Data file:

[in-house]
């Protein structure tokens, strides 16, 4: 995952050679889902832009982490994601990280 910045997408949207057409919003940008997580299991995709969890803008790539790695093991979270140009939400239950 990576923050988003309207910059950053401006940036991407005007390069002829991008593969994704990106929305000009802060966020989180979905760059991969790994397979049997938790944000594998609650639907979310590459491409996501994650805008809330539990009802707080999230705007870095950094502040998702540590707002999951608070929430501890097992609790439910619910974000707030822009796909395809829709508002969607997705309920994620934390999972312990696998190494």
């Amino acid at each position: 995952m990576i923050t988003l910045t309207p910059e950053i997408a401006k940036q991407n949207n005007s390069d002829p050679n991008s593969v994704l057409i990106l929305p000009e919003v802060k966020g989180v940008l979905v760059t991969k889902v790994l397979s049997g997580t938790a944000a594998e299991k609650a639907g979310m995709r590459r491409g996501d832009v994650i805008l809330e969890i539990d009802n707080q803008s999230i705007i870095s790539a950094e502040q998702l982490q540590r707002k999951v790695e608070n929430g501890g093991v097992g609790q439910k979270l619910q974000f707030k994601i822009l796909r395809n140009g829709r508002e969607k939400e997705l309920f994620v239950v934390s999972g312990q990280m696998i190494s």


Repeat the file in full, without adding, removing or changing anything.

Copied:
[in-house]
């Protein structure tokens, strides 16, 4: 995952050679889902832009982490994601990280 910045997408949207057409919003940008997580299991995709969890803008790539790695093991979270140009939400239950 990576923050988003309207910059950053401006940036991407005007390069002829991008593969994704990106929305000009802060966020989180979905760059991969790994397979049997938790944000594998609650639907979310590459491409996501994650805008809330539990009802707080999230705007870095950094502040998702540590707002999951608070929430501890097992609790439910619910974000707030822009796909395809829709508002969607997705309920994620934390999972312990696998190494």
């Amino acid at each position: 995952m990576i923050t988003l910045t309207p910059e950053i997408a401006k940036q991407n949207n005007s390069d002829p050679n991008s593969v994704l057409i990106l929305p000009e919003v802060k966020g989180v940008l979905v760059t991969k889902v790994l397979s049997g997580t938790a944000a594998e299991k609650a639907g979310m995709r590459r491409g996501d832009v994650i805008l809330e969890i539990d009802n707080q803008s999230i705007i870095s790539a950094e502040q998702l982490q540590r707002k999951v790695e608070n929430g501890g093991v097992g609790q439910k979270l619910q974000f707030k994601i822009l796909r395809n140009g829709r508002e969607k939400e997705l309920f994620v239950v934390s999972g312990q990280m696998i190494s």